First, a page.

November 17, 2022 3 min read
As psychedelics ramp up in popularity I have been asked about this association several times, and multiple research papers and patient experiences have led to many questions in my mind about the benefits of psychedelics and ways (if any) that the results may be similar too, or in some way connected to psychedelics. I'll be 100% frank at the onset and tell you the ultimate answer that I am obligated to give--as a scientist and physician--and that answer is both predictable and unsatisfying at first blush. That answer, of course, is I don't know, but I think so.
However, I have been on several advisory boards dealing with the use of psychedelics for special populations for the past six or seven years. I have not only followed many people through their psychedelic experiences, but I have tried most of the compounds myself (under the supervision of medical experts) and I am continually surprised by the results. My surprise doesn't come from the results being more and more obvious or more robust (although that is true too). My surprise comes in the realization that I am RE-amazed with every transformation. This email is going to deal with a very small, very isolated association: Sleep and Psychedelics. I expect to write much more in the coming months about other associated findings with psychedelics.
Researchers are beginning to document many neurophysiological changes during and after psychedelic use. In the interest of not boring y'all with a bunch of data I'll just summarize that regions of your brain communicate differently while you are under the influence of psychedelics and for some time after the experience has passed. Also, the activity of your brain's energy use is altered. One of the most significant findings--if not THE finding is that psychedelics seem to decrease the activity in the region of the brain known as the amygdala. You may have heard this described as the "alarm center" of the brain. Neuroscientists forgive me here, but I am going to over simplify for the sake of a broad audience.
The amygdala is a walnut sized region of your brain (one in each hemisphere) that is part of a system that makes us aware of and pay attention to danger in our environment. Ideally this region would only fire if there was real danger, but unfortunately it fires pretty well when we simply think about danger, or possible danger. Worrying about being late to work, or your ability to afford rent next month is just as real as our ancestors seeing the eye of a predator looking at them.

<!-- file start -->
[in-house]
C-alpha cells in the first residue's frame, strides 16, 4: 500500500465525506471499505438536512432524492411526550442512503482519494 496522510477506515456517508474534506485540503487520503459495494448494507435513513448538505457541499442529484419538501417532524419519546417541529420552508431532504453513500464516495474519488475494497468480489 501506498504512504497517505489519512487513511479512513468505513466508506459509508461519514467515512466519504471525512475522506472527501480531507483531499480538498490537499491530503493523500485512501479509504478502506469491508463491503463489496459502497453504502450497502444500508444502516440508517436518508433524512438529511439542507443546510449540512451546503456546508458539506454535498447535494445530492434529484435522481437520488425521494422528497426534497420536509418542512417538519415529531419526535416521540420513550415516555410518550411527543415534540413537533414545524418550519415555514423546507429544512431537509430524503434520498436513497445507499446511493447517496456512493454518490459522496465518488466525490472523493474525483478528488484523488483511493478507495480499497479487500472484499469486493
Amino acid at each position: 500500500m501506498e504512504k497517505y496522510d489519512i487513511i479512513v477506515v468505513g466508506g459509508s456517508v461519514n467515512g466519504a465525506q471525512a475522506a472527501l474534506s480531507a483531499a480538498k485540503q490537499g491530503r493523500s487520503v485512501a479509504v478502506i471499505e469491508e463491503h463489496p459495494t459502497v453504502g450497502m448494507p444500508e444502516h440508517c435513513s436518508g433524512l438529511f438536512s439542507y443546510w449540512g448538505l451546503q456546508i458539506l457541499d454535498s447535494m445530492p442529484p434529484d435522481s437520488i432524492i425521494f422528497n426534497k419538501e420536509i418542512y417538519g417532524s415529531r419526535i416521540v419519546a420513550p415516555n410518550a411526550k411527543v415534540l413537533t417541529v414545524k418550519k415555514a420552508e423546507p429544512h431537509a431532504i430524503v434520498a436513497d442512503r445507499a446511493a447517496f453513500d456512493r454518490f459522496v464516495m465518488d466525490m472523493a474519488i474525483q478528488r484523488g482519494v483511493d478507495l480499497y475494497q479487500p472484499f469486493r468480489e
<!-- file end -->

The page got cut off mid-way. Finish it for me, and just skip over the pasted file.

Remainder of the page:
This system is largely the foundation for the "fight or flight" response in mammals. So, it should come as no surprise that if your amygdala is notifying you to pay attention to something dangerous (real or imagined), your first response is definitely NOT going to be laying down to sleep. The amygdala increases the amount of stress hormones in your brain and body, and stress hormones increase the activity of the amygdala.
When researchers documented up to a 90% decrease in amygdala activity with psychedelics--boy did that catch my attention. Imagine 90% of the intensity of your worries going away in a single day, and these effects can last for months--with certain psychedelics. Since the most common cause of insomnia is stress related thinking and beliefs, you can bet the farm that your ability to sleep soundly is greatly enhanced by a reduction in stress hormones.
I don't think that psychedelics are going to be prescribed (yes, some psychedelics are actually being prescribed) for insomnia any time soon. I am sure that the research around psychedelics is going to impact the field of sleep research significantly, and many people will be getting better sleep long before medical/administrative science begins to consider using these compounds for sleep.
Until that day comes my friends, you are stuck with me and my nutritional supplements for sleep. But, don't worry, Sleep Remedy is helping tens of thousands of people sleep.
Sleep well my friends,
Kirk Parsley, MD